Sammons shook an egg white over ice with some Barolo Chinato, a spiced and fortified aperitif made from old Barolo wine. It foamed up with a fine, plush head just like a flip, the heavy wine acting as a stout beer would. Sammons topped it with a dusting of nutmeg and it drank as a lighter, fruitier and altogether more delicious flip than the "standard" version of the antique drink.
At each table, another sommelier had a theme of their own: For Vanessa Treviño Boyd of Philippe, it was "Sommeliers Turned Winemakers." In the Grand Tasting room, she showcased an "Oregogne" Pinot Noir from André Mack and made an O.P.P. joke (Mack is also a graphic designer and makes wine-related shirts with pop culture puns on them -- O.P.P. standing for "Other People's Pinot" in this case). The joke, sadly, seemed to fly right over most judges' heads.
Evan Turner with fellow wine rep Janiz Frago from Pioneer Wine Company.
At Evan Turner's table, the ambassador of all things Greek was spotlighting Greek wines. Turner, who has had a flare for the dramatic since his days at Branch Water Tavern, poured a 2001 Kir-Yianni "Ramnista" Xinomavro from a double magnum Jeroboam that dwarfed all the other wine bottles near it. Clad in lime green Chucks and a matching lime green shirt under his suit, Turner effused about Greek wines and the full-bodied Xinomavro grape, which he calls "Greece's answer to Barolo."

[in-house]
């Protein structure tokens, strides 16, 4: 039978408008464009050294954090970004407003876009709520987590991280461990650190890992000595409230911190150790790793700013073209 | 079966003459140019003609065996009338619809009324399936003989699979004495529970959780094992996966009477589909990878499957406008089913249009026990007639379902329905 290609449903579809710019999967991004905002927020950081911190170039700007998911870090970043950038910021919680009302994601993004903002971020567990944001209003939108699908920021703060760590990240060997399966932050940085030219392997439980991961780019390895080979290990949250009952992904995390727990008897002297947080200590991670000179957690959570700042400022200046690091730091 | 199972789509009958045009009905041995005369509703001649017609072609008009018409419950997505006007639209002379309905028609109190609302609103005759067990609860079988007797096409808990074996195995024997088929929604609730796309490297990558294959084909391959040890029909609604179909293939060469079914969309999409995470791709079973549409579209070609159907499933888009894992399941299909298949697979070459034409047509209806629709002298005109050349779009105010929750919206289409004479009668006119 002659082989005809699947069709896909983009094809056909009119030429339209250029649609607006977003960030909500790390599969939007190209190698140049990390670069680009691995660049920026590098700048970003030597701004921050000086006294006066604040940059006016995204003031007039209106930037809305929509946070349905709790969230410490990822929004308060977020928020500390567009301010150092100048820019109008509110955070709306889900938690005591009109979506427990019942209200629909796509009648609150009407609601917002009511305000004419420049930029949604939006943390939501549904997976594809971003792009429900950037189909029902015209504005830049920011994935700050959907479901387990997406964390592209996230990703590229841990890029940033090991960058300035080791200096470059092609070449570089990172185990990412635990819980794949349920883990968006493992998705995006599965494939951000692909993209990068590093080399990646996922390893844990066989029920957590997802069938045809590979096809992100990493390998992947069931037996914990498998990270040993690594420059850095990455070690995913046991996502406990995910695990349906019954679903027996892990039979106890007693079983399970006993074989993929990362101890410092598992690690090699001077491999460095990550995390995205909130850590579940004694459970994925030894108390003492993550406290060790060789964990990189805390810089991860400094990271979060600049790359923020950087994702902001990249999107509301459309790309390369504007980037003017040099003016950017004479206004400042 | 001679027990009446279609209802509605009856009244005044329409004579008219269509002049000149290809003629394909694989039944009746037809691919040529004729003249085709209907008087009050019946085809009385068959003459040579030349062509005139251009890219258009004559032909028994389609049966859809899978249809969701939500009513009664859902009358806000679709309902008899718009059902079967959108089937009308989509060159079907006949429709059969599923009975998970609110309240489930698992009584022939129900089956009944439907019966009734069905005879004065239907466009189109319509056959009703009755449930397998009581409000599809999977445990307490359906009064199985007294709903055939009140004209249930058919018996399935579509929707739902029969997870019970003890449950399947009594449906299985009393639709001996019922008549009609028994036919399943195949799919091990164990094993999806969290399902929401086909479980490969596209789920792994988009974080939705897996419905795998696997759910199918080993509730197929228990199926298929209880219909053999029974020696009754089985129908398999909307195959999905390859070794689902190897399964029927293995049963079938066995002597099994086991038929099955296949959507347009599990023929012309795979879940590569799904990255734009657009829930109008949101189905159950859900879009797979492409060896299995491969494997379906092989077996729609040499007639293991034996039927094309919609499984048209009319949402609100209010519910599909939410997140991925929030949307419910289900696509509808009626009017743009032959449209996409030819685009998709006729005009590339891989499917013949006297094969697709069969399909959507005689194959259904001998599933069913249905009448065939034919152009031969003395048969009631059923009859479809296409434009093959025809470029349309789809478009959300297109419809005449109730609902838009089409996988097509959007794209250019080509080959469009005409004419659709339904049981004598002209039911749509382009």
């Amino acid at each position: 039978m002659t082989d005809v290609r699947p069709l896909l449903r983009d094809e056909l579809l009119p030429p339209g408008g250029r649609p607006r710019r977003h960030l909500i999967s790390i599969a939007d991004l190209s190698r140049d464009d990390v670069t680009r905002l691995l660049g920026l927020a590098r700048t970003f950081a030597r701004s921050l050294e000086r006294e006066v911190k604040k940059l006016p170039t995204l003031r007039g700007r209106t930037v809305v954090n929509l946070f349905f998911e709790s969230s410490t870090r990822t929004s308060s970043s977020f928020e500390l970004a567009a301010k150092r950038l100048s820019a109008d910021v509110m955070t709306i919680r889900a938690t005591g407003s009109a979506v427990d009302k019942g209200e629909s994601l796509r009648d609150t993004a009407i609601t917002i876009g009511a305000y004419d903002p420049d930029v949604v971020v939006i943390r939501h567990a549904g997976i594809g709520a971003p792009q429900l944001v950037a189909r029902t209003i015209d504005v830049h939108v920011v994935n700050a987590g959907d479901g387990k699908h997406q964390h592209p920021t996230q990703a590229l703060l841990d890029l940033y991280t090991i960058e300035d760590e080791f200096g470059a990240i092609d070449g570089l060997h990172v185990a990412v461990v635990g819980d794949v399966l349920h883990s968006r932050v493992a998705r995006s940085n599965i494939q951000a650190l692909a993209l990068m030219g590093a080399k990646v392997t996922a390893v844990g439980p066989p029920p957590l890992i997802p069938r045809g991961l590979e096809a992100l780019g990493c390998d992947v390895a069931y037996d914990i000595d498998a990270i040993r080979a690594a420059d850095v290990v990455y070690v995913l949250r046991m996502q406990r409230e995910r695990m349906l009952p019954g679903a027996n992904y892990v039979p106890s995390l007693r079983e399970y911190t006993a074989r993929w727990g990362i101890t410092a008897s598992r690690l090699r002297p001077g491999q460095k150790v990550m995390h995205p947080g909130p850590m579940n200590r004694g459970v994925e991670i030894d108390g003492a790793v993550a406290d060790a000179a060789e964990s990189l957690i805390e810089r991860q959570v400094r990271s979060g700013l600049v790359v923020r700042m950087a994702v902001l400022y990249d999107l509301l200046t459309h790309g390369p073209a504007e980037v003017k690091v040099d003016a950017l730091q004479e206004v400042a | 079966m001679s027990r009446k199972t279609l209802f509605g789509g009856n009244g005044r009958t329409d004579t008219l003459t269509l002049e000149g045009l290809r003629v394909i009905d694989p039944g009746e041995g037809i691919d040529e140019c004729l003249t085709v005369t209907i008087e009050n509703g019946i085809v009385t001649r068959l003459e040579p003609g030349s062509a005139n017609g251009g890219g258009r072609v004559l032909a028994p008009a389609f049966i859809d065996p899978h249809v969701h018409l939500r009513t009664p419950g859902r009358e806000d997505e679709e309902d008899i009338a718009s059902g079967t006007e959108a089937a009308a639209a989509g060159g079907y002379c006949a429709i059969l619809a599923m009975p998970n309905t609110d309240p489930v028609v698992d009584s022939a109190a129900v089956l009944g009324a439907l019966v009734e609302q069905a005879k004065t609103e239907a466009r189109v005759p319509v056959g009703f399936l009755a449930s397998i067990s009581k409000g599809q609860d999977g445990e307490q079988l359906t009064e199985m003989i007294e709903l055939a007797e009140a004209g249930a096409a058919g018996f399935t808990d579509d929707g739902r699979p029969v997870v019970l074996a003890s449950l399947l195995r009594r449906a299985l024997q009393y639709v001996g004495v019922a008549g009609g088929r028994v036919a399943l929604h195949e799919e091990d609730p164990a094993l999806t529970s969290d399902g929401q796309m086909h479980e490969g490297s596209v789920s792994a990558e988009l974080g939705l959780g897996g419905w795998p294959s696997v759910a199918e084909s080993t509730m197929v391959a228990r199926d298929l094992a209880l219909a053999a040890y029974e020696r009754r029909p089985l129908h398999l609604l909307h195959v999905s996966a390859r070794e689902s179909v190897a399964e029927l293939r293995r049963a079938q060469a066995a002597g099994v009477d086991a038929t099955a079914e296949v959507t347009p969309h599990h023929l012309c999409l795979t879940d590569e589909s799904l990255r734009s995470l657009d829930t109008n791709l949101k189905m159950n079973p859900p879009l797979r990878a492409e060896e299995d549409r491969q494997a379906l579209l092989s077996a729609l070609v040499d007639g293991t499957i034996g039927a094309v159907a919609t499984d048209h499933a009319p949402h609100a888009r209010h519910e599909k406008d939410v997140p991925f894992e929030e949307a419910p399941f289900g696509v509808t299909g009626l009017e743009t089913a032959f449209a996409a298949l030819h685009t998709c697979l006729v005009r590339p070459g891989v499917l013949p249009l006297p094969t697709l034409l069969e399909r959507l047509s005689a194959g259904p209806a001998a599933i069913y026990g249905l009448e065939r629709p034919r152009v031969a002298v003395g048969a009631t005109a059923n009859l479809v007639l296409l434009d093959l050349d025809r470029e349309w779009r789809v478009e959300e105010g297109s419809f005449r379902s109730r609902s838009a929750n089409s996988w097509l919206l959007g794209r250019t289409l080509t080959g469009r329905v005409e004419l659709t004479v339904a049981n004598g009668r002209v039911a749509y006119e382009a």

Unsurprisingly, it was Turner -- of Janco Beverage Importing & Distributing -- who went home with the Grand Tasting award for his showmanship. It's mostly impossible to get the wines that Turner poured for the competition, but he hopes that will change soon. Perhaps his ceaselessly preached gospel of Greek wines is finally gaining traction among consumers, as Greek grapes are said to be the next big thing in the wine world just as modern Greek cuisine is about to be food's next big dish.
The People's Choice award went to Christian Varras of River Oaks Country Club, who entered the Grand Tasting room to wild applause from some of his patrons and who served the ballroom crowd an intriguing selection of wines that Varras described as having a big, ballsy umami flavor to them.
And the biggest award of all, the Iron Sommelier award, went to Canadian contestant Ben Roberts of Masraff's, with Steven McDonald of Pappas Bros. Steakhouse -- whom Jeremy Parzen recently profiled -- as runner-up.
Auction items for sale also helped raise money for the Periwinkle Foundation.
No word yet on how much the event raised for the Periwinkle Foundation, but you can bet it's a large number: General admission tickets were $150, while VIP packages started at $800 -- and that's not counting the large number of auction items for sale. And with the continued success of the once biannual Iron Sommelier competition, it looks like this wine-off will now become a yearly event.